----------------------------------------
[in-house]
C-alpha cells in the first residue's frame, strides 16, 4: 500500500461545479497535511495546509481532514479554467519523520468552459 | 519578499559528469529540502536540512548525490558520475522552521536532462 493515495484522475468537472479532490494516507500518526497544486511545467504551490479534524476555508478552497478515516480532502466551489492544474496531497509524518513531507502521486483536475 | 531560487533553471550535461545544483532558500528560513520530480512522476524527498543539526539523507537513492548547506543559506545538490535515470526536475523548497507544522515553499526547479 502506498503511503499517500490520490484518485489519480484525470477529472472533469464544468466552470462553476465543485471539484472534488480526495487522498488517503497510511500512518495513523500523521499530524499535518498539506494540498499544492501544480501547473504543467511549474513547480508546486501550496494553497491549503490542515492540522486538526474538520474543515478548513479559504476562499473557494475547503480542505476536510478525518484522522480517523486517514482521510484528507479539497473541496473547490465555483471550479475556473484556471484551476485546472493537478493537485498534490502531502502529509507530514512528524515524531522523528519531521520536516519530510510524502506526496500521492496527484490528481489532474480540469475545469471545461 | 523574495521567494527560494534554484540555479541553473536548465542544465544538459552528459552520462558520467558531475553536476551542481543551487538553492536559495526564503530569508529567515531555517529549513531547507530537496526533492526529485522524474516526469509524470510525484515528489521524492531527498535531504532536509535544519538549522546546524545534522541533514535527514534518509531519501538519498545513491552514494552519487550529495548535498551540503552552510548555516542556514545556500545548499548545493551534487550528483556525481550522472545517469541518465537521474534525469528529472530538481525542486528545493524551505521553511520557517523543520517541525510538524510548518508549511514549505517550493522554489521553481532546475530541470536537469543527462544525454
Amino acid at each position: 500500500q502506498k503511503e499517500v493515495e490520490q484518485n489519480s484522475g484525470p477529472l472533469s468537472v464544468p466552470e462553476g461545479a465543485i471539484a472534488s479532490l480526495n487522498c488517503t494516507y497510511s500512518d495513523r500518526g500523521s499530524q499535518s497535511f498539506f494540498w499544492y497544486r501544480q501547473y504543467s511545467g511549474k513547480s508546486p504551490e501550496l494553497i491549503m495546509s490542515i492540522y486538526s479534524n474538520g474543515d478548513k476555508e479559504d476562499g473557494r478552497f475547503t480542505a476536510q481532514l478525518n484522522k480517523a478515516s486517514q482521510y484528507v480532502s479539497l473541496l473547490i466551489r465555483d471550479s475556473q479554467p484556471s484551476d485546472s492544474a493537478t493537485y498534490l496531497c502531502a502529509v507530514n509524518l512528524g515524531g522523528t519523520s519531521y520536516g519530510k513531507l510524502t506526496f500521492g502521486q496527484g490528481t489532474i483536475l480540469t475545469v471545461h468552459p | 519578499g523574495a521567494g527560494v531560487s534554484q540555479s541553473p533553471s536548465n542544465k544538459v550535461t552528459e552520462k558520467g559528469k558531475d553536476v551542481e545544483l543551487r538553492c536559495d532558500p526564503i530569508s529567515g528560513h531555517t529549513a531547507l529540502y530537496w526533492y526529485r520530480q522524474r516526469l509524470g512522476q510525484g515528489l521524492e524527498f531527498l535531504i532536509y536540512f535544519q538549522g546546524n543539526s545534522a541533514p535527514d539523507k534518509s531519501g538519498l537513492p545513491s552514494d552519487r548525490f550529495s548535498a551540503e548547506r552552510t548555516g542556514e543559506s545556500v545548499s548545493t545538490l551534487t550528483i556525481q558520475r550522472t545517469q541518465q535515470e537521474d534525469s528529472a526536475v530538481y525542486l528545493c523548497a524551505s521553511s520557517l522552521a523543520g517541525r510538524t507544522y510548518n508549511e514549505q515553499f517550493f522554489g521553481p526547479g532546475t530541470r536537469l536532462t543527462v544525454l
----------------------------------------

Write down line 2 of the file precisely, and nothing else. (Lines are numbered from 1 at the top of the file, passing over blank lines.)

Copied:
C-alpha cells in the first residue's frame, strides 16, 4: 500500500461545479497535511495546509481532514479554467519523520468552459 | 519578499559528469529540502536540512548525490558520475522552521536532462 493515495484522475468537472479532490494516507500518526497544486511545467504551490479534524476555508478552497478515516480532502466551489492544474496531497509524518513531507502521486483536475 | 531560487533553471550535461545544483532558500528560513520530480512522476524527498543539526539523507537513492548547506543559506545538490535515470526536475523548497507544522515553499526547479 502506498503511503499517500490520490484518485489519480484525470477529472472533469464544468466552470462553476465543485471539484472534488480526495487522498488517503497510511500512518495513523500523521499530524499535518498539506494540498499544492501544480501547473504543467511549474513547480508546486501550496494553497491549503490542515492540522486538526474538520474543515478548513479559504476562499473557494475547503480542505476536510478525518484522522480517523486517514482521510484528507479539497473541496473547490465555483471550479475556473484556471484551476485546472493537478493537485498534490502531502502529509507530514512528524515524531522523528519531521520536516519530510510524502506526496500521492496527484490528481489532474480540469475545469471545461 | 523574495521567494527560494534554484540555479541553473536548465542544465544538459552528459552520462558520467558531475553536476551542481543551487538553492536559495526564503530569508529567515531555517529549513531547507530537496526533492526529485522524474516526469509524470510525484515528489521524492531527498535531504532536509535544519538549522546546524545534522541533514535527514534518509531519501538519498545513491552514494552519487550529495548535498551540503552552510548555516542556514545556500545548499548545493551534487550528483556525481550522472545517469541518465537521474534525469528529472530538481525542486528545493524551505521553511520557517523543520517541525510538524510548518508549511514549505517550493522554489521553481532546475530541470536537469543527462544525454